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50+: Live Better, Longer

The Art of Aging Gracefully

Experts say the keys to successful aging include accepting changes and finding meaningful activities.
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Accepting Changes continued...

During the course of his career, Illinois psychologist Mark Frazier, PsyD, has worked with thousands of older people "ages 65 to 105," he says.

Again and again, he's seen an important key to psychological health: accepting that your life won't stay the same. Aging changes everyone.

"If you live until you're 95 years old, you're probably not going to be living alone in a beautiful apartment and driving your car to the grocery store and picking up your dry cleaning and walking a mile to the park. But if you know that ahead of time, it's much easier to manage it," he says.   

"To age gracefully, one needs to anticipate the changes that are inevitable," Frazier says. "People who think rigidly do not do that. As they encounter the natural changes and health status that are part of aging, these things are experienced as negative and adding a lot of stress and strain to their life. Rigid thinkers tend to get overwhelmed. They can't manage it, and they get depressed."

"Other people anticipate what's going to happen," he says. "It's more of a 'Yes, I knew this was coming and I know that I'll negotiate my way through it.'"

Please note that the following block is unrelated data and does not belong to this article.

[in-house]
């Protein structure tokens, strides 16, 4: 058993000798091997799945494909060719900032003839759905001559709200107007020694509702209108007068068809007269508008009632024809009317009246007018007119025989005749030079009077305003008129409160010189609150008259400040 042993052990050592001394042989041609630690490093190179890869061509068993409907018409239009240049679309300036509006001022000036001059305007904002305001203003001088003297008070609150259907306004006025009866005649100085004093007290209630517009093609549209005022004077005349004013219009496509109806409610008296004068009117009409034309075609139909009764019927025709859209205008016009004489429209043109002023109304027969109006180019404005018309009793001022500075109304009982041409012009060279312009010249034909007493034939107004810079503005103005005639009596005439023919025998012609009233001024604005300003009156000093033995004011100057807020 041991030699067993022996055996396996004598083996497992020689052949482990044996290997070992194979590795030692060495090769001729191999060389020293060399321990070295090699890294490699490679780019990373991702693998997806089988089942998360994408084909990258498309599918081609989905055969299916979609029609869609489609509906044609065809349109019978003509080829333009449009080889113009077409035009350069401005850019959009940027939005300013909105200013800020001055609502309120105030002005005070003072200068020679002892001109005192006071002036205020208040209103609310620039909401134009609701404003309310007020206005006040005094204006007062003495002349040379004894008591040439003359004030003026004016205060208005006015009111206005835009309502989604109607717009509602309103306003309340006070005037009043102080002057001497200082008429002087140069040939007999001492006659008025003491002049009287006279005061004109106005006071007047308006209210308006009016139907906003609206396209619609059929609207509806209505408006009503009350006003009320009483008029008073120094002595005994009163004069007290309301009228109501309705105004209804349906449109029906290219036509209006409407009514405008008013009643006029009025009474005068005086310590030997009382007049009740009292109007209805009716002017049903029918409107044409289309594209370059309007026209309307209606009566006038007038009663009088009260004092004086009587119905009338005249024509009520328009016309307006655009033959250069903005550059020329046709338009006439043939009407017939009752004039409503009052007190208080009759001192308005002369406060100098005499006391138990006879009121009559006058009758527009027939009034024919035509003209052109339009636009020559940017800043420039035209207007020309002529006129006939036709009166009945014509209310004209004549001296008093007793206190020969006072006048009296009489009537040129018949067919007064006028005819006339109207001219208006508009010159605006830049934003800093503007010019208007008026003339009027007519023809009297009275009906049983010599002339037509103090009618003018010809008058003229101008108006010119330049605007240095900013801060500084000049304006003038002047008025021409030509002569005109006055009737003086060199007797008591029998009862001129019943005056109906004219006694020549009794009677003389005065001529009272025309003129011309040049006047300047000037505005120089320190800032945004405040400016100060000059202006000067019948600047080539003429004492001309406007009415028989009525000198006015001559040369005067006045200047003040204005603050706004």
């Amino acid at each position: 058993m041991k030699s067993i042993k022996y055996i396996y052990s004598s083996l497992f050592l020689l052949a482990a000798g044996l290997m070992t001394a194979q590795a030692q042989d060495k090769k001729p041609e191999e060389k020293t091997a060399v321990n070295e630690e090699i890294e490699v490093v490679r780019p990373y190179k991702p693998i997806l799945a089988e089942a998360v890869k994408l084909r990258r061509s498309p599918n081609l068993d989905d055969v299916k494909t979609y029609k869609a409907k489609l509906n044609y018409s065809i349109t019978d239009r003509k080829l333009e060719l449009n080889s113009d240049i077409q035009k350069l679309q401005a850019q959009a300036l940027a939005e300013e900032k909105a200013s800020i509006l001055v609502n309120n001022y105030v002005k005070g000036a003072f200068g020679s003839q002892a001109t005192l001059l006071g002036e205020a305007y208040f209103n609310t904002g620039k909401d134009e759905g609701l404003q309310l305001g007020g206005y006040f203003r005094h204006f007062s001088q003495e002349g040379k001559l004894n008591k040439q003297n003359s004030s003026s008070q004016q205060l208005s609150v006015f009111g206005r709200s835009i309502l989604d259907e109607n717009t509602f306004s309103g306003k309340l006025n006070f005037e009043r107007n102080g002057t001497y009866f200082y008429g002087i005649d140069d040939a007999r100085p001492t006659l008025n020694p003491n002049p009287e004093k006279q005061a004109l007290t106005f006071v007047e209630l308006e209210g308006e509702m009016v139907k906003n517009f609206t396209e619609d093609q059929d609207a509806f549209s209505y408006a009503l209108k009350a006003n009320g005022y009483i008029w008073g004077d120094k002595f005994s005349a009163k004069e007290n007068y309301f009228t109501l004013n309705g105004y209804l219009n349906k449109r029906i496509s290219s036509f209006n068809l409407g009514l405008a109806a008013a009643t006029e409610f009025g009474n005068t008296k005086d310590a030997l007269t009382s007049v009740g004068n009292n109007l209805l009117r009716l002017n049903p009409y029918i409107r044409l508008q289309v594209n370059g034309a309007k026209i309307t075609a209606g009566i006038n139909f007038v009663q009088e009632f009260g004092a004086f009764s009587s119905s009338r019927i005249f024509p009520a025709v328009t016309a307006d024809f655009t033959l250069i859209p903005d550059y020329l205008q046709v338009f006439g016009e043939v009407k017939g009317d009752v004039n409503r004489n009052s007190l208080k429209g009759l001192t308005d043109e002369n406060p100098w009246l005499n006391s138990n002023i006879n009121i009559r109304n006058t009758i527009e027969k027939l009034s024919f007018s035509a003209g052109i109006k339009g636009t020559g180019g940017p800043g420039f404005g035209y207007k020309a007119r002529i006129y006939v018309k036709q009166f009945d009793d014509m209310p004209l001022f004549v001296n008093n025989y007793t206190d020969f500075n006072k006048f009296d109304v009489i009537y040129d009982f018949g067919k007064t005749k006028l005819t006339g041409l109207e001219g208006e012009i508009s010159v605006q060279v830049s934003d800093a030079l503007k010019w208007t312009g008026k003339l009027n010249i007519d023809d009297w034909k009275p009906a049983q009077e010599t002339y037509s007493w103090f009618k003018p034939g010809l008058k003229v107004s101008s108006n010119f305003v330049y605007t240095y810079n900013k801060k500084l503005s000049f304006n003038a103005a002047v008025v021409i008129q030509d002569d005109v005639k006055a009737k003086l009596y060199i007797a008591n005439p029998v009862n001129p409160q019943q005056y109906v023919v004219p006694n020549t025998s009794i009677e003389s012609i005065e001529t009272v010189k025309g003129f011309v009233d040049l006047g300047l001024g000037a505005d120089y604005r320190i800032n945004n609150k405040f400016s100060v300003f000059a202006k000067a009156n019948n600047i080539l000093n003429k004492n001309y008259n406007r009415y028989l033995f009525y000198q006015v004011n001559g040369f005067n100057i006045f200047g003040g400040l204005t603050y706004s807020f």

Avoiding Stereotypes

Get over your own stereotypes about growing older.

Sue Ellen Cooper, 62, understands Ephron's dirge about "compensatory dressing" and obligatory hair dye. "It's not disgraceful to mourn the loss of your beauty," Cooper says.

"But it's going. So you may as well do what you can and then forget it because there's so much more to life than how you look and what other people think of you."

Almost a decade ago, Cooper started the Red Hat Society to celebrate women 50 and over. Red Hat now boasts 40,000 chapters in the U.S. and abroad. Most members wear red hats and purple dresses to the group's social outings.   

But Cooper admits that when she was younger, she harbored prejudice against older people. "When I would meet people, I'd think, "She probably wouldn't be a potential friend for me because she's 20 years older -- just these things where we make a split-second judgment on appearance."

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